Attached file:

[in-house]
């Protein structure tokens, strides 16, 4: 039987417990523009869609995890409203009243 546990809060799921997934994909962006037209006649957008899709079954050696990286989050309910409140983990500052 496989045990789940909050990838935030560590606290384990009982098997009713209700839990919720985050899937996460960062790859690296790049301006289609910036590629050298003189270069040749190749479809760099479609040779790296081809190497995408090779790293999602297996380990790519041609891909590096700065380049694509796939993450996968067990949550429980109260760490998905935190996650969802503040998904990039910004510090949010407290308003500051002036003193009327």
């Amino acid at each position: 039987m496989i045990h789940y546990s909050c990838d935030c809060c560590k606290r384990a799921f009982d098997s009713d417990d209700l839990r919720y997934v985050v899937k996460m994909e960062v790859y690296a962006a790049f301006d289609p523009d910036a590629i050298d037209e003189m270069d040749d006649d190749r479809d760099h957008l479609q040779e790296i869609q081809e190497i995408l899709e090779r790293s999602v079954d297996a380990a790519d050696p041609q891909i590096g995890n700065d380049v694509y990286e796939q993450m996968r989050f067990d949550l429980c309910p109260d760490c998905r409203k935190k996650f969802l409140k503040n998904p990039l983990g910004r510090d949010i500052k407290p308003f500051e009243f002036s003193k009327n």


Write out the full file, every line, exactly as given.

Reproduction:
[in-house]
């Protein structure tokens, strides 16, 4: 039987417990523009869609995890409203009243 546990809060799921997934994909962006037209006649957008899709079954050696990286989050309910409140983990500052 496989045990789940909050990838935030560590606290384990009982098997009713209700839990919720985050899937996460960062790859690296790049301006289609910036590629050298003189270069040749190749479809760099479609040779790296081809190497995408090779790293999602297996380990790519041609891909590096700065380049694509796939993450996968067990949550429980109260760490998905935190996650969802503040998904990039910004510090949010407290308003500051002036003193009327």
């Amino acid at each position: 039987m496989i045990h789940y546990s909050c990838d935030c809060c560590k606290r384990a799921f009982d098997s009713d417990d209700l839990r919720y997934v985050v899937k996460m994909e960062v790859y690296a962006a790049f301006d289609p523009d910036a590629i050298d037209e003189m270069d040749d006649d190749r479809d760099h957008l479609q040779e790296i869609q081809e190497i995408l899709e090779r790293s999602v079954d297996a380990a790519d050696p041609q891909i590096g995890n700065d380049v694509y990286e796939q993450m996968r989050f067990d949550l429980c309910p109260d760490c998905r409203k935190k996650f969802l409140k503040n998904p990039l983990g910004r510090d949010i500052k407290p308003f500051e009243f002036s003193k009327n």